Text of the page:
Don’t let the sophisticated special effects and badass fight scenes fool you, “Person Of Interest,” CBS’ drama about a magic computer that predicts violent crimes and its billionaire inventor ("Lost’s" Michael Emerson) and ex-spook (Jim Caviezel) who helps prevent them is nothing more than a show about superheroes. The just wear suits instead of capes. Its second season is broadening the support base, bringing in a canine killer named Bear, and hopefully a weasely thief named Leon. “Person Of Interest” sometimes stalls in the same procedural traps that most CBS shows reside in, but it is always uplifted by its cast. Caviezel smolders as the even-keeled, nearly invincible enforcer, Reese. Emerson provides much-needed entertainment as Finche, a pathological and mysterious do-gooder, and Taraji P. Hensen’s Detective Carter is the street-smart voice of reason.
"Emily Owens M.D."
“Emily Owens M.D.," the television show and the main character of The CW’s newest medical drama, is aggravating as much as she is admirable. It and well, she is like the little sister or friend who never listens to your advice and blindly, haplessly stumbles from disaster to triumph to humiliation. Mami Gummer breathes a neurotic and ambitious fire into the main character, who despite becoming a doctor, is still stuck in high school from the horrendous nickname “Pits” to a hopeless crush on her fellow doctor played by “Smallville’s” Justin Hartley. If Gummer reminds you of a another slightly famous actress, namely three-time Oscar winner Meryl Streep, it’s because she’s her daughter. She did inherit those iconic chops, although I hope they won’t go to waste on the cotton candy-esque that makes “Grey’s Anatomy” feel as intense as “The Girl With The Dragon Tattoo.”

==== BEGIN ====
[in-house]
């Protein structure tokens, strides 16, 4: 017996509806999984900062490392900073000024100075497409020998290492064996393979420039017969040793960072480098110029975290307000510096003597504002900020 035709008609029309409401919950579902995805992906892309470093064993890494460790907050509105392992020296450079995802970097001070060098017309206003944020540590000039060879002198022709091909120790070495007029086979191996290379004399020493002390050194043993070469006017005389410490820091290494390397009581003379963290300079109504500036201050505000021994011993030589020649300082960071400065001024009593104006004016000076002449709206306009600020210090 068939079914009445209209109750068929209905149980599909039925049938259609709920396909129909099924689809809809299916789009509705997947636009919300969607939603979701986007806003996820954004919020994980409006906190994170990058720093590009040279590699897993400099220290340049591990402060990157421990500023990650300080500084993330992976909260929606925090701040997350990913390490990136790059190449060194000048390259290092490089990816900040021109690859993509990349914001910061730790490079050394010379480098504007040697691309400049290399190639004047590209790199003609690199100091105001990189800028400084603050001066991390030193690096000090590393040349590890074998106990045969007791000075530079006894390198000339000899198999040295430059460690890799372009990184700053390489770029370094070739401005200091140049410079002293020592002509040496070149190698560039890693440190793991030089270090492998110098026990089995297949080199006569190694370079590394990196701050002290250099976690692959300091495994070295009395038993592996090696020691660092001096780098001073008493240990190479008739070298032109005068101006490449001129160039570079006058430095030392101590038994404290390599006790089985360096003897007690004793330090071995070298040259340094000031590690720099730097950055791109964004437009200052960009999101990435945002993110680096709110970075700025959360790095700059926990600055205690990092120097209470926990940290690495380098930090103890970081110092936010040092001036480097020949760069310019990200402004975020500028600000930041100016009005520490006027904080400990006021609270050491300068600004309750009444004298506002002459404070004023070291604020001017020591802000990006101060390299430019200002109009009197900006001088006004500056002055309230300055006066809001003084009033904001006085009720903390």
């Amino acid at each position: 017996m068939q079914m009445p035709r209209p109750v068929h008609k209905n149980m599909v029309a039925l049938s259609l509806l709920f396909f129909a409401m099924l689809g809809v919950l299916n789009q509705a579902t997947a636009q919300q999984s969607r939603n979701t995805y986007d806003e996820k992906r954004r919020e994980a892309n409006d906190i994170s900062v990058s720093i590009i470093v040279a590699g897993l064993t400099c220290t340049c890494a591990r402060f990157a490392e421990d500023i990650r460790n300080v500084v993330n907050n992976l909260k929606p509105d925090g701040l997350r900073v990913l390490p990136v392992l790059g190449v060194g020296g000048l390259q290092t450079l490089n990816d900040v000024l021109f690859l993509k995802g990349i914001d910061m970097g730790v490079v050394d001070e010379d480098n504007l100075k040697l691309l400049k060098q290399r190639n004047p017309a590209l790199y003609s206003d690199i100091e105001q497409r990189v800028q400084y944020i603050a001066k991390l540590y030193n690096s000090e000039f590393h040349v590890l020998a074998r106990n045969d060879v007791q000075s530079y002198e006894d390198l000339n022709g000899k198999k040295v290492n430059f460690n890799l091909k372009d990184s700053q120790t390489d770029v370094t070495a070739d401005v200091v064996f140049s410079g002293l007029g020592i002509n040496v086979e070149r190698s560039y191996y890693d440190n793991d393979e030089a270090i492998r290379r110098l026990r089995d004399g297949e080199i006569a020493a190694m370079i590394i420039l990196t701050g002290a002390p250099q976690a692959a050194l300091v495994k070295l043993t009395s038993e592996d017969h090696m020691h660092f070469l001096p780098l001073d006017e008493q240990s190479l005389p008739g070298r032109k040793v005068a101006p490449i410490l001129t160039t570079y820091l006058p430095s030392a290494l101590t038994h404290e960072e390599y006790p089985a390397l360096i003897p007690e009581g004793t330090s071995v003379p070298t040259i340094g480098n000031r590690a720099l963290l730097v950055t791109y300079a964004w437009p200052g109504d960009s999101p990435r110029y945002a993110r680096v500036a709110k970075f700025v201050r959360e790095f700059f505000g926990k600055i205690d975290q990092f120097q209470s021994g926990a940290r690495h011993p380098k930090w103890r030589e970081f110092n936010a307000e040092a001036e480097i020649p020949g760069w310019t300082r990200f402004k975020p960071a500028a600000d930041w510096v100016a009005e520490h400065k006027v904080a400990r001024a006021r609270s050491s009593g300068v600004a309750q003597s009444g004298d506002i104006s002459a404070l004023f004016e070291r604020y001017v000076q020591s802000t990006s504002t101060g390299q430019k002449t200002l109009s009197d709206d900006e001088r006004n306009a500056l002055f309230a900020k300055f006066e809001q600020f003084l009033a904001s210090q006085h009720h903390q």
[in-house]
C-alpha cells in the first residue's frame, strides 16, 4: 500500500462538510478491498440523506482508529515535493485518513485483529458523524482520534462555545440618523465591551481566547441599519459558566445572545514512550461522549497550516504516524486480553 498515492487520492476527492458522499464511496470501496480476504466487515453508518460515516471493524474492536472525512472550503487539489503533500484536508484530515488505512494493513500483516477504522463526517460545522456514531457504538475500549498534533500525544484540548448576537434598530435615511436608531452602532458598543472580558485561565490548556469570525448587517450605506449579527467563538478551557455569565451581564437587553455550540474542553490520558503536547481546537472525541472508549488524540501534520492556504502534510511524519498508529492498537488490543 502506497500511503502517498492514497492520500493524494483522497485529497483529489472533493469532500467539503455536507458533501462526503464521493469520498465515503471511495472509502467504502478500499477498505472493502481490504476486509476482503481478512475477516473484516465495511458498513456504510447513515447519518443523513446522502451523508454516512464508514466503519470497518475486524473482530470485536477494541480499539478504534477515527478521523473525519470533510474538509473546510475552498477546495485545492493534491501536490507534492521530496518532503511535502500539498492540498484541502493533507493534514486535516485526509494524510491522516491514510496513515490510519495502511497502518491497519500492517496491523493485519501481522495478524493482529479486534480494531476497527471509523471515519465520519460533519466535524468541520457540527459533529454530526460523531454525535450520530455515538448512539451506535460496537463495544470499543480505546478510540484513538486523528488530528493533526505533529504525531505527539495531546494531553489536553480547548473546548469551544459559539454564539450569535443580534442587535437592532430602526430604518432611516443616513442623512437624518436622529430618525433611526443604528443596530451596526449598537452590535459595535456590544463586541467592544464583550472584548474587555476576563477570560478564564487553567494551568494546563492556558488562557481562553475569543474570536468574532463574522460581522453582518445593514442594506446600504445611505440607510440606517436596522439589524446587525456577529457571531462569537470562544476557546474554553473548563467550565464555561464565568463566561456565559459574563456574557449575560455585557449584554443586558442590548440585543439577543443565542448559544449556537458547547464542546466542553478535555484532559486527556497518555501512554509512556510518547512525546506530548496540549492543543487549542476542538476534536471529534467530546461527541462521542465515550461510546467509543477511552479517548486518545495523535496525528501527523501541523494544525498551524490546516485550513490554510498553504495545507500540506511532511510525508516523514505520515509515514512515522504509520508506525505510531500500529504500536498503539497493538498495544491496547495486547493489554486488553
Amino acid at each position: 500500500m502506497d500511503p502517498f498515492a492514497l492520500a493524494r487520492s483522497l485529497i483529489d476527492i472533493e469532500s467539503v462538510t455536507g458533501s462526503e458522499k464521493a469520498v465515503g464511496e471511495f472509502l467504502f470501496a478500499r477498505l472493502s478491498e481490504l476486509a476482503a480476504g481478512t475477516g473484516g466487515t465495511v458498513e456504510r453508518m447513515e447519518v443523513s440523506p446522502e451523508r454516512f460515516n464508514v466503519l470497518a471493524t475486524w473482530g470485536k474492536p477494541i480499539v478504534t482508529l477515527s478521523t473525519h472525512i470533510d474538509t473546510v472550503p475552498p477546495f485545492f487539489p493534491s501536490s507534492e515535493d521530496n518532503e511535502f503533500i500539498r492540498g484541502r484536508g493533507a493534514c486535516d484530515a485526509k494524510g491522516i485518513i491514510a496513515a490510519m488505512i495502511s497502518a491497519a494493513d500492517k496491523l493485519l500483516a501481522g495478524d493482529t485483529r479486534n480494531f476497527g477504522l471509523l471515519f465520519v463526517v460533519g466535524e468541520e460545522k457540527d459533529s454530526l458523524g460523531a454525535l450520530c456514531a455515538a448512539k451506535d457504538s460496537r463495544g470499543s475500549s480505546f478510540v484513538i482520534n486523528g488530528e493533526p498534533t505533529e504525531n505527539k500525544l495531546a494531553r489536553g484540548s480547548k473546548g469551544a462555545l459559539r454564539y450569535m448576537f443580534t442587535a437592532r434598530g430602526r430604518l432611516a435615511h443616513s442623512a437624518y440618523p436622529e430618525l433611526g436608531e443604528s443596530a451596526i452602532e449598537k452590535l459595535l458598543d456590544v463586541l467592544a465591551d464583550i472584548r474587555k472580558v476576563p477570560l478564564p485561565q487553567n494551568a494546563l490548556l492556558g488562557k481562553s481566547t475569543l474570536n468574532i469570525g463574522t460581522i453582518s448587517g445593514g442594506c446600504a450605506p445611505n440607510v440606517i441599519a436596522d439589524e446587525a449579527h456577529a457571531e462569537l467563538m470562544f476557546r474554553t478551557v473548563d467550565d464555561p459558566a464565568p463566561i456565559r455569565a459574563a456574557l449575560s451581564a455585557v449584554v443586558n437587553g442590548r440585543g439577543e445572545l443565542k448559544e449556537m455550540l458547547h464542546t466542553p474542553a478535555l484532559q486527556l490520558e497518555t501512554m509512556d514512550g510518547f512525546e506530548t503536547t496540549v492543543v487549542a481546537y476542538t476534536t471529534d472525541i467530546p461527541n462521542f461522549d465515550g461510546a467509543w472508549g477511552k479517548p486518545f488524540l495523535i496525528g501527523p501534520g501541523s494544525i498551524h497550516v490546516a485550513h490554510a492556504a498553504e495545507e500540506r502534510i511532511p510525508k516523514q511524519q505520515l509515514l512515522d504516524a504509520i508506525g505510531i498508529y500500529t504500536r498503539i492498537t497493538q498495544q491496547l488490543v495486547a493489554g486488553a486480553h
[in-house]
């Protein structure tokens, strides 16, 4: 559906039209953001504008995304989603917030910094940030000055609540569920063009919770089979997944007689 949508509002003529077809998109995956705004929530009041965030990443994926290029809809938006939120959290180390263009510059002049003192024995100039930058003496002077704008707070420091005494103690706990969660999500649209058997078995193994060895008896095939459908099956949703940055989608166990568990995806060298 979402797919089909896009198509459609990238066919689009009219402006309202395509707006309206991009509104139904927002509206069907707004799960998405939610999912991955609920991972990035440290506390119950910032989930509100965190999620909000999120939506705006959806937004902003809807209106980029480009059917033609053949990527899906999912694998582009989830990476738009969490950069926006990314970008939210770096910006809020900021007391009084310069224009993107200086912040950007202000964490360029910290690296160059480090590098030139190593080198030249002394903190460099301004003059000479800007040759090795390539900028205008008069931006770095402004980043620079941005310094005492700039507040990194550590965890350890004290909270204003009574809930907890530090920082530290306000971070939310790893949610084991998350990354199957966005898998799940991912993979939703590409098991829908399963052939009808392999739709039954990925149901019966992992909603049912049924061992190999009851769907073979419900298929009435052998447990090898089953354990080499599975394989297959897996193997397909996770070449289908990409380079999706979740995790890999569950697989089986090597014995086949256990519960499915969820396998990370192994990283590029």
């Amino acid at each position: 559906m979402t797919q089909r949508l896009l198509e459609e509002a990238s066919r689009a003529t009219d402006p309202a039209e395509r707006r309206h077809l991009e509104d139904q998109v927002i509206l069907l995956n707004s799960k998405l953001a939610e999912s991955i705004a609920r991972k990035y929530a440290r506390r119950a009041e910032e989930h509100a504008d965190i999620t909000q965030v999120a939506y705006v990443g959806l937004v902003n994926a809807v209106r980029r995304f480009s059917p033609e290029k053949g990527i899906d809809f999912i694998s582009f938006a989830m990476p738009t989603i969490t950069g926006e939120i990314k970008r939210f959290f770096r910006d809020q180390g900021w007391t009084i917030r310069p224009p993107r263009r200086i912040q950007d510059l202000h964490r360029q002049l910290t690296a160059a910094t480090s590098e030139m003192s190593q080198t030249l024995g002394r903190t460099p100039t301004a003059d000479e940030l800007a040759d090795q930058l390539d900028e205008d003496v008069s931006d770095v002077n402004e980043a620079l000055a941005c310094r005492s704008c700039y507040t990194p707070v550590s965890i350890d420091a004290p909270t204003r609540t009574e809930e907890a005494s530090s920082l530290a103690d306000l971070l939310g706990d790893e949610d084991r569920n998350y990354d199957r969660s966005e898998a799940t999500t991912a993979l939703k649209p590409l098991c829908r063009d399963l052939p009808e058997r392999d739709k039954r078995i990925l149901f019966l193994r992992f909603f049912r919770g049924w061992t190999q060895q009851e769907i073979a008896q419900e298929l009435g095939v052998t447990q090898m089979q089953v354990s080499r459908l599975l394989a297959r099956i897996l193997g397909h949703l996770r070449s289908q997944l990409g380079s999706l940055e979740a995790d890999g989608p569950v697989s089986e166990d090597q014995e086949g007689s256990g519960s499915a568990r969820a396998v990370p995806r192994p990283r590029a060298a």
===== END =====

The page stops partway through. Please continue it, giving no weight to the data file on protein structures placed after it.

“The Mindy Project”
Mindy Kaling traded in her Dunder Mifflin stock for a stethoscope and a shiny new comedy on Fox. “The Mindy Project” is shockingly funny and a little dark. Thanks to society, her horrible taste in men, love of alcohol, and being brainwashed by classic romantic comedies, Mindy is a boozy but fashionable mess. Part spontaneous freak show, part bleeding heart, she one of the more complicated and flawed heroines on broadcast television, especially when you consider Kaling’s Indian-American heritage and her refreshing, fuller figure. Her current boyfriend, Josh, is a loveable douchebag, but she also has a fiery hate-hate connection with her fellow doctor, Danny (Chris Messina), that’s so intense, you can’t help but root for them to be dysfunctional messes together.
What's your favorite new and/or returning show of the season? Hit up the comments section below!
Related: Castle, Emily Owens M.D., Guys With Kids, New Girl, Person of Interest, The Mindy Project, The Mob Doctor, Starpulse Exclusives, Family, Comedy, Action & Adventure, Drama, Sexy Celebrities, Successful Celebrities, ABC, CBS, NBC, FOX, The CW
Photo Credits: Fox Broadcasting Company; American Broadcasting Company; NBC Universal Inc.; CBS Broadcasting Company; The CW Network LLC